CBT is not for everyone and I think it depends on where you live as to how good it is but I must say that I found it really helpful with the incredibly useful tools given to me to help me deal with things. Mindfulness is fantastic but the best things I did was teach myself to live in the moment. It sounds easy but is incredibly hard to stop your brain from wandering off to dark places. I would go out for a walk with my dogs and concentrate on the walk, the dogs and everything going on around me – the colour of the sky, the birds singing, the colour of plants and flowers, make and colour of cars passing by etc. The more I did it the easier it became and I would recommend that working on how you feel mentally as well as physically is essential.
I also explored a potential hormone link and use local plus systemic HRT as my blood tests showed, at the age of 44, that I was going through the menopause. I think this also helped me along my path to healing and I would recommend that you also explore this avenue if you feel it may be of benefit. It certainly eliminated all vaginal pain and made everything feel more plumped up. I was very fortunate to settle very quickly on the systemic HRT and my hot flushes have gone, along with all the other awful symptoms of the menopause.
Dr Anderson’s holistic approach has given me my life back
I’m still taking antibiotics but at a low dose of one at night. I feel so much better and I’m living a normal life now. I still have the occasional need to go to the toilet urgently but it’s manageable – just a reminder that it’s still there though. Without Dr Anderson I don’t know where I would be now, I’m so thankful that she found a cause and, although it’s been a long tough road, she has given me my life back.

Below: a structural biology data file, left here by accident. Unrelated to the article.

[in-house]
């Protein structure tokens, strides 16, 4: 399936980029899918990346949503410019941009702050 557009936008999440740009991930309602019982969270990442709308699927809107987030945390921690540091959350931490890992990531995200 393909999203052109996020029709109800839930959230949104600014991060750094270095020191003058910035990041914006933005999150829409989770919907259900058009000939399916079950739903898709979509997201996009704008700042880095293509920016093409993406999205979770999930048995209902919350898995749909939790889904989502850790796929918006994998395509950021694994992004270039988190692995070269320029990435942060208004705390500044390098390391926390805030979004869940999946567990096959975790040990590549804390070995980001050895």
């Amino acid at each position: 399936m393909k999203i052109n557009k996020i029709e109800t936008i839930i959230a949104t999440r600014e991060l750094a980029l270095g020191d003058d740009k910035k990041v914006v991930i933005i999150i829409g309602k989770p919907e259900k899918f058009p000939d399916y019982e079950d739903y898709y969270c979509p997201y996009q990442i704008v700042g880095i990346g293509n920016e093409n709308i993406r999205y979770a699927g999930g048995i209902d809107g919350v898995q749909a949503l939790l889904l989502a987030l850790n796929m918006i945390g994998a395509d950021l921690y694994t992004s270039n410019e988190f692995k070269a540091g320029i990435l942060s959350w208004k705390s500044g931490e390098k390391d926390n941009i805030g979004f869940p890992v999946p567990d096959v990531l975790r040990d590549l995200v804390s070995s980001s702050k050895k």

What helped me:
• Speaking to an organization such as Bladder Health UK who directed me to a specialist for Chronic UTI – there is help out there.
• The support of my partner, friends, family and my animals even on days when frankly I wouldn’t want to be around me.
• Looking at my body systemically, what could be making things worse in terms of my age, diet and lifestyle and reducing or changing these and then once I felt better gradually reintroducing them. HRT was a key missing piece I needed
• Joining an online support group – they got me through some dark early days as they understood what it is to live with a chronic UTI. I now repay this through my own support of others on the groups.
• Facing my own fears and accepting that I needed help to change these dark thoughts through the guidance and support of others.